We are all members of society. We each have an equal right to the decision-making process for how our society is organized. But many people who want to change society are using the political party. Their tactics are to encourage voters and have their candidates run for election. But does this method really help you out? Does your candidate fulfill your hopes?
If you want to change something in society, you need to have your candidate elected. This is the option that the political party provides for you. And you're stuck to that candidate, if they're the only one who supports your platform. You'll have to support them in their other campaigns, in their other ideas, whether or not you're completely opposed to them. It's the only option of the political party, if you want to have a chance to change society.
In many elections, it is a close match between the two political parties, the Republicans and the Democrats. Your candidate wants to get more votes, which means broadening the platform. Many voters will not whole-heartedly agree with all proposals, but they'll agree with some. To make themselves look better, the candidate will make their platform less concrete, less meaningful, and less real.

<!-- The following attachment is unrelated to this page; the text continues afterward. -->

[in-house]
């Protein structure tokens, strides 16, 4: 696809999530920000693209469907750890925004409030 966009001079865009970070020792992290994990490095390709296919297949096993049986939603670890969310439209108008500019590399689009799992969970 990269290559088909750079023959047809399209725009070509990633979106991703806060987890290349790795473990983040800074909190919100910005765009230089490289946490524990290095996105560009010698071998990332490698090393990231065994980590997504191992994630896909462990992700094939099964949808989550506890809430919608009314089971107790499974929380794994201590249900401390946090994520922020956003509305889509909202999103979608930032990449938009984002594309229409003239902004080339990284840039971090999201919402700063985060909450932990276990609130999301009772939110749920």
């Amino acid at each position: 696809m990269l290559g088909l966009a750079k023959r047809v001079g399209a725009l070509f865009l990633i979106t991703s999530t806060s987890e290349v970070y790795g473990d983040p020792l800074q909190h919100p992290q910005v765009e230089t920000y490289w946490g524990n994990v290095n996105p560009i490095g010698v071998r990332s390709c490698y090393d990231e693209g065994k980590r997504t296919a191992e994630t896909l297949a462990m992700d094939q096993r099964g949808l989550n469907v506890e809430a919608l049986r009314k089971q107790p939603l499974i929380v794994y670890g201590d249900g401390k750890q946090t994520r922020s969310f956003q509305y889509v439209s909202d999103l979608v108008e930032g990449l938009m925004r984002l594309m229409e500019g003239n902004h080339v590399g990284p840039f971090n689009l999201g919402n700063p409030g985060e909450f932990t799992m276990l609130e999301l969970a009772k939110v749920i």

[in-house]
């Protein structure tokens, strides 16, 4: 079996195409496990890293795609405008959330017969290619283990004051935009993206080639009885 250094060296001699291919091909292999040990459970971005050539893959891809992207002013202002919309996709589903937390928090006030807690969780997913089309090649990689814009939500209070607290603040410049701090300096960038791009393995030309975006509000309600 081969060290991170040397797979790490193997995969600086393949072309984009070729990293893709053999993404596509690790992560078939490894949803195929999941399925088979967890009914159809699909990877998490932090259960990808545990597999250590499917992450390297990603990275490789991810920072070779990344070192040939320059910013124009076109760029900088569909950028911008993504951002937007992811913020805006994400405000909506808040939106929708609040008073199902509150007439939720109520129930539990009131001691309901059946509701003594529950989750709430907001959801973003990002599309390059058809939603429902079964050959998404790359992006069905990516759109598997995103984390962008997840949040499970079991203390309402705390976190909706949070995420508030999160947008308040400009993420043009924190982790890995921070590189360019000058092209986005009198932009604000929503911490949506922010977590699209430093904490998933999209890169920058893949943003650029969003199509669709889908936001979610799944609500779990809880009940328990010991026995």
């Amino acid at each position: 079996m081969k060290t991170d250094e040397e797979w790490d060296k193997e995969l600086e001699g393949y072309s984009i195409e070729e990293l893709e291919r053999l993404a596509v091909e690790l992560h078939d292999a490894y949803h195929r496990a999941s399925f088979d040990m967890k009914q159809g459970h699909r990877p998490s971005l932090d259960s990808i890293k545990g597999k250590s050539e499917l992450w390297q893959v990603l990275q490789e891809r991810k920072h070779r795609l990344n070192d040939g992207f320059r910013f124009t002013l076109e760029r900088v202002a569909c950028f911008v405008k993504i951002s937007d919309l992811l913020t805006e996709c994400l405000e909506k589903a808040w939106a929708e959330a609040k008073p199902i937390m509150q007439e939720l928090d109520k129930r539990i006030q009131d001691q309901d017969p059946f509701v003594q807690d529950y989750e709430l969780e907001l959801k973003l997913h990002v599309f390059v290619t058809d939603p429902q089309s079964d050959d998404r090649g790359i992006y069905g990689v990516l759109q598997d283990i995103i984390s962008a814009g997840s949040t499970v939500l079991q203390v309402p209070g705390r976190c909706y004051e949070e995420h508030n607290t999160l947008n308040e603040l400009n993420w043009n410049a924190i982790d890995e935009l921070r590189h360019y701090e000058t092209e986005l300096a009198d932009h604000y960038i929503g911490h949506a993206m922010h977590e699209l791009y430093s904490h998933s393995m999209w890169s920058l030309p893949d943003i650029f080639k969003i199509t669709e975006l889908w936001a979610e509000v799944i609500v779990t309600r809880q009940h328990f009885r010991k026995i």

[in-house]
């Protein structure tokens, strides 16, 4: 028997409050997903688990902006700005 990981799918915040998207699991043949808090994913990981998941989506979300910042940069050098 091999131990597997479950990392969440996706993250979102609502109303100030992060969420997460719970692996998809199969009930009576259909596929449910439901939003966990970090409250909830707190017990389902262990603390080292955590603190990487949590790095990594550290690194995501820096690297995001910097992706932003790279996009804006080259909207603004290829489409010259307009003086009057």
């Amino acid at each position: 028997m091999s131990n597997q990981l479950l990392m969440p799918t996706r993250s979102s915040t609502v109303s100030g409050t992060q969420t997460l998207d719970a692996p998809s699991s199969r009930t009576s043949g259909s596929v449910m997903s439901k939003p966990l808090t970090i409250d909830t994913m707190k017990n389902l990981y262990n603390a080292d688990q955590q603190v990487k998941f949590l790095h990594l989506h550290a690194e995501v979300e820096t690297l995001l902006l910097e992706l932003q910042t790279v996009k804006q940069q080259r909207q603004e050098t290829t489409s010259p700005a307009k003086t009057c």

By moving towards the center, politicians are making themselves look more appealing to the undecided voters. If they're elected, they won't be enacting your vision; they'll only be enacting a heavily compromised version of it.
To get the vote of enough people itself requires massive mobilization of people and organizations. You're trying to get enough people to vote for a candidate who supports your platform. If you can get enough voters, why not encourage those people to fulfill your platform instead?
For example, if you are working for labor rights and improved standards of living, form unions. Ten million workers on strike will do plenty to increase their wages. Ten million voters dropping pieces of paper into a box will do virtually nothing.
A thousand volunteers creating labor agencies will do much for increasing employment. But if those same thousand voted for some law, they'll be some minority that gets overruled. A hundred people organizing for public awareness about discrimination can change the entire social order. But that same hundred lobbying in congress would be fighting a struggle they'd never win. Those who want to protect the environment would be more effective at convincing workers to strike for ecology. At least, when compared with lobbying a bunch of senators who live off of environmentally-unfriendly companies.
The same number of voters, organized into associations, accomplish the same objective. And they can do it better! Become uninvolved with the government. Become involved with your community.